Comment by Rene Meijer — 30 June 2007 @ 4:55 am

  6. Rene, I agree that categorization using these insufficiently justified approaches is wrong. They can be used for ‘awareness raising’ to shake someone out of the “all students are the same”, but they’re not the basis for prescriptive interventions. And stop calling me Harold! ;)

    Comment by Clark — 30 June 2007 @ 8:09 am

  7. I hate to say “when I was in school” but when I was in school there was a big emphasis on learning styles although in my case it was in K-12. At the same time validated research on various educational practices (programmed instruction, various media types, and the like) had a big focus. Of course basic research showed no significant (or any at all) differences for accommodating learning styles. Yet the myth remains.

    Comment by Kelly Smith — 20 July 2011 @ 10:15 am

  8. […] Clark Quinn : http://blog.learnlets.com/?p=166 – From: http://learnstreaming.com/7-resources-explaining-the-learning-styles-myth/ – […]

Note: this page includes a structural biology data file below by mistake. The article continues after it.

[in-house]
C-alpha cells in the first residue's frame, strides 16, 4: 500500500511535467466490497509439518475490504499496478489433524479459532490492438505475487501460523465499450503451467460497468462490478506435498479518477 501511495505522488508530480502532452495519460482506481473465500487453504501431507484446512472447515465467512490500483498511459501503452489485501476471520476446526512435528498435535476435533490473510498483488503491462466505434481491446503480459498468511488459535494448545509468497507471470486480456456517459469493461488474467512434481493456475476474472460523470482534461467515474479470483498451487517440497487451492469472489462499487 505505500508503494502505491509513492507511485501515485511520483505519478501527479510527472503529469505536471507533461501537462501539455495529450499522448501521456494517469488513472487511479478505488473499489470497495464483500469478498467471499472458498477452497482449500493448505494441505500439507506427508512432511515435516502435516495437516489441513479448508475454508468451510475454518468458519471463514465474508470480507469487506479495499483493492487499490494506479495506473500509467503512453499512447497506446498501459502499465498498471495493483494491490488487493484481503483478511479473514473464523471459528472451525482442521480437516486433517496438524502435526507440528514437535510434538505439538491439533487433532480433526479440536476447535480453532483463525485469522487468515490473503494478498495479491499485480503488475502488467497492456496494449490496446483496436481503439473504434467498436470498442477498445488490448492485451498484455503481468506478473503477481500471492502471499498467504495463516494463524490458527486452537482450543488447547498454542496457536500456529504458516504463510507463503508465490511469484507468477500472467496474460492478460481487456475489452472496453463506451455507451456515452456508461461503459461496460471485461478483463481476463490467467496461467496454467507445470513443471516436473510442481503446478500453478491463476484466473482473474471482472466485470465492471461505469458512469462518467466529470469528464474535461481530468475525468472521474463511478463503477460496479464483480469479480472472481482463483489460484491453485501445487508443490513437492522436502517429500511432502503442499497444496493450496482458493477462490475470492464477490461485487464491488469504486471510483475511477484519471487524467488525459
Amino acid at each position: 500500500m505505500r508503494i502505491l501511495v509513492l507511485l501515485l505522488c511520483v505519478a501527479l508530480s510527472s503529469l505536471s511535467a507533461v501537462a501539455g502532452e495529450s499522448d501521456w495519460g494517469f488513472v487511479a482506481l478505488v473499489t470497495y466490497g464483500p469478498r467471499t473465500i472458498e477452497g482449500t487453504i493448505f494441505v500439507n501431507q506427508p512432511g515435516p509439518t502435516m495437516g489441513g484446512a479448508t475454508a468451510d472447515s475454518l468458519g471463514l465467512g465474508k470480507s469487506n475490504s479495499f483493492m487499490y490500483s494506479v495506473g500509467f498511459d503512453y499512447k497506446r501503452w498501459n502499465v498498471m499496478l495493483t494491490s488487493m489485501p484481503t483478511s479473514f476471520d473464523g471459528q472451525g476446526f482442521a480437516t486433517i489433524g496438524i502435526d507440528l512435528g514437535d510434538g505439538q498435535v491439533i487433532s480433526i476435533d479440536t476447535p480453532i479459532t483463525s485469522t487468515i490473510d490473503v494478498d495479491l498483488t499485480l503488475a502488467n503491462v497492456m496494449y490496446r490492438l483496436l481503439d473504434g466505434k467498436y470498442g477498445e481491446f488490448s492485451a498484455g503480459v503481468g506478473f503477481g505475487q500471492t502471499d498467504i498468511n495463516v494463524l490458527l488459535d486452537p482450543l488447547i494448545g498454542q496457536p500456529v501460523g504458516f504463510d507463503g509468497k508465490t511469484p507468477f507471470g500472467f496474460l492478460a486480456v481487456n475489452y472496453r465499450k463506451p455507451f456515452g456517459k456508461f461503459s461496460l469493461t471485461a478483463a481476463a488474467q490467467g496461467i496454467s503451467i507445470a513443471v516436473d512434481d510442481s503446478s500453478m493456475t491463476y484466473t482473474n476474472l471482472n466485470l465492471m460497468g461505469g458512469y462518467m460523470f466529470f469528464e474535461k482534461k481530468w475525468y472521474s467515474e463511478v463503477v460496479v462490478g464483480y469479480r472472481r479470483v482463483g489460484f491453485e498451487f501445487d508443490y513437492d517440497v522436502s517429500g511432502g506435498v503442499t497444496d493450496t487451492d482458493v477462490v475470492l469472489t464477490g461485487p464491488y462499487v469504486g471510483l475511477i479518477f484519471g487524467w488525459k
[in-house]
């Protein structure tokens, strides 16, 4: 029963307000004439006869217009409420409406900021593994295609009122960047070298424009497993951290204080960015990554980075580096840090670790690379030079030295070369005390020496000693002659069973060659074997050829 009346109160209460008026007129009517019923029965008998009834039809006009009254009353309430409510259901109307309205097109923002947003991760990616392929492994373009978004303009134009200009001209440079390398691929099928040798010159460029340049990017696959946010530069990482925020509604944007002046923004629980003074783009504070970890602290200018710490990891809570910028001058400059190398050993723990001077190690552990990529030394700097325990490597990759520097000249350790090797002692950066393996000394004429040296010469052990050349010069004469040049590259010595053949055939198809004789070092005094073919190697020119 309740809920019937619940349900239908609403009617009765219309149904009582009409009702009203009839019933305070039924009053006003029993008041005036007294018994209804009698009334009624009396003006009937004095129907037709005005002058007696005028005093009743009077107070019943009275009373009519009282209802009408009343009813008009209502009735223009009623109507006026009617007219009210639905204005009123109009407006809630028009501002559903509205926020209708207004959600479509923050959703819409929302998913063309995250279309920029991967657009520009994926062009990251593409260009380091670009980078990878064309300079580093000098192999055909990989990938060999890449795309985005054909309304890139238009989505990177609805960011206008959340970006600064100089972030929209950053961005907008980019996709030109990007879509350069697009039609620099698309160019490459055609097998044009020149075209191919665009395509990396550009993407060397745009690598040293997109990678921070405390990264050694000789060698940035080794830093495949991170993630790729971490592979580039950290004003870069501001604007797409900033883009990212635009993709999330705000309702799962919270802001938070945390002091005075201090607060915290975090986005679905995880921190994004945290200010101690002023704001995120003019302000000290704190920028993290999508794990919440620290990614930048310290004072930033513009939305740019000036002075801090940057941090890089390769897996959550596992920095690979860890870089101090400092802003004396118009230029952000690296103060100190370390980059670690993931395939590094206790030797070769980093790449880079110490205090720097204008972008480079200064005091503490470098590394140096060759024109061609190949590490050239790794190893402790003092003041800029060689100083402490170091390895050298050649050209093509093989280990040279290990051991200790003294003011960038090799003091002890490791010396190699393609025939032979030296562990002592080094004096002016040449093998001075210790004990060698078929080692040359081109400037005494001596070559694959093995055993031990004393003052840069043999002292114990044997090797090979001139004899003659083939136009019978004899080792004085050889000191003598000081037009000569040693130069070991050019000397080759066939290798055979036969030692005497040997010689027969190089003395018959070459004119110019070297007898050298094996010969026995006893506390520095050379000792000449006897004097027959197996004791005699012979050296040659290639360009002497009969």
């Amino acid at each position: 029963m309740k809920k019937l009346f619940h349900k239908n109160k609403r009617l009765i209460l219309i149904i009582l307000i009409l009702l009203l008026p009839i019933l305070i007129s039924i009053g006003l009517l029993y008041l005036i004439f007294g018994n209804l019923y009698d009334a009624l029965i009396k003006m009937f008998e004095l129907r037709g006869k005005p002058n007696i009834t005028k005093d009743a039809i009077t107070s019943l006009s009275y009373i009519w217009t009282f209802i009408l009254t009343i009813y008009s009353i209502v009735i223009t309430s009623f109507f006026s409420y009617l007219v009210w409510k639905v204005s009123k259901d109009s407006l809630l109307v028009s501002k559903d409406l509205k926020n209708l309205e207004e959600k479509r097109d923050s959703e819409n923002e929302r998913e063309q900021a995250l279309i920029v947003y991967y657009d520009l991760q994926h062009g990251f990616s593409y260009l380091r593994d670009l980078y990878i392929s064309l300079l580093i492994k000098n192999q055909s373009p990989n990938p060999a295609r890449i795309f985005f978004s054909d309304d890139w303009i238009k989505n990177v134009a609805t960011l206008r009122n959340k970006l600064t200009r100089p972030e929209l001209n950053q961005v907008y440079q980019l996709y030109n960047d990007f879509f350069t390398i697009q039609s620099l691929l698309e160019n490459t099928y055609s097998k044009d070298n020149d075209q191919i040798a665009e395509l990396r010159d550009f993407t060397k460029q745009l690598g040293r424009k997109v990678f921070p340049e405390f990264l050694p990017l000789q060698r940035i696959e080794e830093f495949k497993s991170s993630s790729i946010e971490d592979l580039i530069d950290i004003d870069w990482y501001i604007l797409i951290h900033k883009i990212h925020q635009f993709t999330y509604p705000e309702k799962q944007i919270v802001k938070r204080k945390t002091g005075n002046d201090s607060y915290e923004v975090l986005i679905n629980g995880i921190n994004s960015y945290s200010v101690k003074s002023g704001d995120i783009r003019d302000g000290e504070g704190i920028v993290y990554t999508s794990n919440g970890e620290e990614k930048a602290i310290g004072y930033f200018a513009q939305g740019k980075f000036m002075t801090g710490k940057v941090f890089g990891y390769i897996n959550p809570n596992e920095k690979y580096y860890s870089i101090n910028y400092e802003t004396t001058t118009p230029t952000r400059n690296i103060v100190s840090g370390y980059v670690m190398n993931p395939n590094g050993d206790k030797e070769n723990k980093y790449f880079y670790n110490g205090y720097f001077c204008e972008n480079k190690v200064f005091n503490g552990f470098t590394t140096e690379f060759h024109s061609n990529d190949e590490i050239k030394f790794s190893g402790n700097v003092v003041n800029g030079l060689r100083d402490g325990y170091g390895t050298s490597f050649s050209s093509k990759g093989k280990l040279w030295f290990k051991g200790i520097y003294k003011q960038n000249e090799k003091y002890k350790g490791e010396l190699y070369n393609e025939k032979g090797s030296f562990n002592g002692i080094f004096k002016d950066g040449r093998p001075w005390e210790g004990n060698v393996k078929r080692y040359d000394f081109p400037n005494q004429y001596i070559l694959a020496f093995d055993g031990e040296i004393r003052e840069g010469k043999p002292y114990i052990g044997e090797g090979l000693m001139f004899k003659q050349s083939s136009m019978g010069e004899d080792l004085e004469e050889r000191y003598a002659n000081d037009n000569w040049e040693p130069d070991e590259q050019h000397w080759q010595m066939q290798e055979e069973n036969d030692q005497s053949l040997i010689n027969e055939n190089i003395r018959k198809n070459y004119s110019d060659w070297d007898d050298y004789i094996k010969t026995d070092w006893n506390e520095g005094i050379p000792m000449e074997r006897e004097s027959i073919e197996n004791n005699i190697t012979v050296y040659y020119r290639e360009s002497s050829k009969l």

Pingback by Learning Styles: The Validating Evidence is Not There — 7 November 2011 @ 10:55 am

  9. Someone just tweeted this again, Clark :) So would you say that learning styles don’t exist, or they do but we shouldn’t design for them? Because I’m usually screaming they don’t exist from the rooftops ;)

    Comment by Koreen Olbrish — 26 November 2011 @ 4:42 pm

  10. Koreen, I say that people do differ as learners but a) the instruments out there to assess learning styles aren’t psychometrically valid, and b) there’s no evidence that you should adapt instruction to learners’s styles (use the right media for the message). Two later posts, one on rethinking, and this one on going further elaborate my thoughts. In short, I think that we might find results if we took the learner’s anxiety/confidence level into account, and work with their learning style while they’re anxious, and once they’re confident, we might challenge them against their style. But that’s an empirical question….

    Comment by Clark — 26 November 2011 @ 5:27 pm